- Pollinators — While it’s still unclear what is causing higher pollinator colony losses, known as colony collapse disorder (CCD), pesticides — specifically neonicotinoids — have been looked at as a potential cause. But most experts agree there is not enough evidence to prove pesticides are the cause of bee loss. The NPMA (and the industry, by extension) acknowledge and understand the importance of pollinators, and have made this a priority, going so far as to develop industry-approved best management practices (BMP) guidelines. Last year, the Obama administration’s White House Pollinator Task Force released a 58-page plan — “National Strategy to Promote the Health of Honey Bees and Other Pollinators” — in which the EPA acknowledged the importance of pesticides for the protection of food supplies and human health, and the importance of balancing benefits with risks by separating beneficial pollinators and pesticides in time and space. The EPA will soon propose binding language to the labels of 1,500 pesticide products, aimed at reducing exposure to managed honey bees and other pollinators. Pollinators topped last year’s Legislative Day discussions, but the issue is complex and ongoing. This year’s Legislative Day will likely be helpful for attendees who want to understand the details and implications of the issue. Check out Pest Management Professional’s (PMP’s) pollinator coverage in the August and October 2015 issues.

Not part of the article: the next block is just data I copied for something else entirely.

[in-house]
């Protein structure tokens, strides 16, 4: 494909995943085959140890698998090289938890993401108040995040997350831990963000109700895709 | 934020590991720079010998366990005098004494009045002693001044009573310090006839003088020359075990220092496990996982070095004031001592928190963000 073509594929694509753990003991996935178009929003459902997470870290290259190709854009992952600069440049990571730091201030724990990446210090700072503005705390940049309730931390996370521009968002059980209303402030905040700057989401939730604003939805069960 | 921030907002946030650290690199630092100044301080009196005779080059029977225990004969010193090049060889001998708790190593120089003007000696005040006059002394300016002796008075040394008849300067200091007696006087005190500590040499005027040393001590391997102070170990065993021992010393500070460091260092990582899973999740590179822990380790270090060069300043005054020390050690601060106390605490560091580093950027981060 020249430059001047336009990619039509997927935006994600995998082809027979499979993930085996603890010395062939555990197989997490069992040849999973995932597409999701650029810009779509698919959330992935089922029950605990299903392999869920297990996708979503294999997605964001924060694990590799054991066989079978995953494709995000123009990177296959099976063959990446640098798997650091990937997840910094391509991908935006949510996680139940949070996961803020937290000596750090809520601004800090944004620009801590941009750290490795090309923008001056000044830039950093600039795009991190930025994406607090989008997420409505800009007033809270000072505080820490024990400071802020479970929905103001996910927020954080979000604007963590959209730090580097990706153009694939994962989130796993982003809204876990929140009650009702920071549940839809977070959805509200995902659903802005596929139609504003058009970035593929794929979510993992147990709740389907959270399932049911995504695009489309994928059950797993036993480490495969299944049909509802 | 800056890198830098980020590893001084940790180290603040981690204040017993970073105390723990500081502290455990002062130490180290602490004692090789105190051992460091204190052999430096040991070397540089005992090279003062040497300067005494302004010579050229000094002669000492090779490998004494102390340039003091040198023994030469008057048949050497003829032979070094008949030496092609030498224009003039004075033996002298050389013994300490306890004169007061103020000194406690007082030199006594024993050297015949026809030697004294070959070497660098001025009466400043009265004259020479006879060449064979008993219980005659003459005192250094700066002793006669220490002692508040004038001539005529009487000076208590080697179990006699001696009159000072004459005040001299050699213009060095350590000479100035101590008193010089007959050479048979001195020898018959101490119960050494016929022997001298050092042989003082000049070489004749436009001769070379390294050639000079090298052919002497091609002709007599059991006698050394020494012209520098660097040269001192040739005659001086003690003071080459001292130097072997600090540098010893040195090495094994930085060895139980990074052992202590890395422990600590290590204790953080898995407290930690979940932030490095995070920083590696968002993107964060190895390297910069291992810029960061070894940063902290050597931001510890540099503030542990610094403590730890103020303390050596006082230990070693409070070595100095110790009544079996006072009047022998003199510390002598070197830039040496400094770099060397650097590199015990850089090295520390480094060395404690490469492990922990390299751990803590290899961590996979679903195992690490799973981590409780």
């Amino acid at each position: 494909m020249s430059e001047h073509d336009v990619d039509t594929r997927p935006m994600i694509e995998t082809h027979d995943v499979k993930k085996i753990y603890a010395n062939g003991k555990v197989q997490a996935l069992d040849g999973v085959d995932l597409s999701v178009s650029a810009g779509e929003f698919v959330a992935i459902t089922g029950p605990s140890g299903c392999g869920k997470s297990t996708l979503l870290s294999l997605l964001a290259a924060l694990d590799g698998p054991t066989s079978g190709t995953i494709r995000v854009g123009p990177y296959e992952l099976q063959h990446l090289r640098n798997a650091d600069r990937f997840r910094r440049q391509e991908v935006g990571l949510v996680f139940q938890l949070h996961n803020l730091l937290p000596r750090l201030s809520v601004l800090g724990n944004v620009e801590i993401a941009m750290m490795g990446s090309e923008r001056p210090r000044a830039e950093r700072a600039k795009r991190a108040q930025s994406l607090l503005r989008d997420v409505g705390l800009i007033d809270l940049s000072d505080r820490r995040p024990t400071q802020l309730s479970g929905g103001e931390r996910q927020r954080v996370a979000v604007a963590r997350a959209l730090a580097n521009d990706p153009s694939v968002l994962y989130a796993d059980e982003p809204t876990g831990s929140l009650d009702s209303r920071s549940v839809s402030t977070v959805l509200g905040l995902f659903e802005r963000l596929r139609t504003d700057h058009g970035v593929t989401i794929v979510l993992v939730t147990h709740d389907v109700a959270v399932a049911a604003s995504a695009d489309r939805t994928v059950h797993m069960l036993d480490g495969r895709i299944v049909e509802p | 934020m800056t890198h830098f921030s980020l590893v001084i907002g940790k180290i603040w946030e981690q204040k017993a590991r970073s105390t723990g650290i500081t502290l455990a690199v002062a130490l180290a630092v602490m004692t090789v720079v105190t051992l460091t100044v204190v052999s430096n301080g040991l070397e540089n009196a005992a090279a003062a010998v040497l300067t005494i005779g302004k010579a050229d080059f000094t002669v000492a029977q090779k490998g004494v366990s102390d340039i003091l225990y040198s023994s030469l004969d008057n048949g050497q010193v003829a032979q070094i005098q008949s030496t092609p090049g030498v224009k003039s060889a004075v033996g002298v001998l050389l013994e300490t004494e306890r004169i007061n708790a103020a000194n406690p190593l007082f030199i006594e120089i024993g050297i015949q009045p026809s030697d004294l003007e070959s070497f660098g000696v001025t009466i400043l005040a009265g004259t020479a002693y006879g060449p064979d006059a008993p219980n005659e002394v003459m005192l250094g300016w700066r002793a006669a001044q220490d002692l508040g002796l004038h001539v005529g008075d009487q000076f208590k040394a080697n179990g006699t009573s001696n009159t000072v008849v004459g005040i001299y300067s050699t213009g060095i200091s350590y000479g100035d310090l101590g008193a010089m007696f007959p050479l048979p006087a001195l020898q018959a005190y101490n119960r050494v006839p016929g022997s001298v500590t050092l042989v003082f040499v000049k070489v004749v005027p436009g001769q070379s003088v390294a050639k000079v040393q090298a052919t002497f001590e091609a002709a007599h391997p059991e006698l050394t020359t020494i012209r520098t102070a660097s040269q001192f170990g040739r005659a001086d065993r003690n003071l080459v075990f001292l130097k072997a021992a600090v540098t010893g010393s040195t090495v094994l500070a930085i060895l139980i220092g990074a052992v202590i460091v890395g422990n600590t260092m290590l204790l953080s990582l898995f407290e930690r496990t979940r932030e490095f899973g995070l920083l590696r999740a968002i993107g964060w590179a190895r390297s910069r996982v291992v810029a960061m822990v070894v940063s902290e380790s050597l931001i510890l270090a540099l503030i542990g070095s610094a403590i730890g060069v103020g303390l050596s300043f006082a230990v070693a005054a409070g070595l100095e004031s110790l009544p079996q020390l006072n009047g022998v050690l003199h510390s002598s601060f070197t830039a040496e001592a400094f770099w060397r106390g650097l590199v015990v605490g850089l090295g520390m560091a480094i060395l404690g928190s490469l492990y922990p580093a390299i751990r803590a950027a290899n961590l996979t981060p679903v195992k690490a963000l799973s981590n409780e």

Opportunities and speakers
Highlights of this year’s Legislative Day include educational sessions that touch on a variety of policy-related topics — only some of which are listed below:
- Pesticides 2016: Public Policy Forecast
- Business Opportunities for Women-owned Businesses
- Structural Fumigation: Where Are We Now, and What Does the Future Hold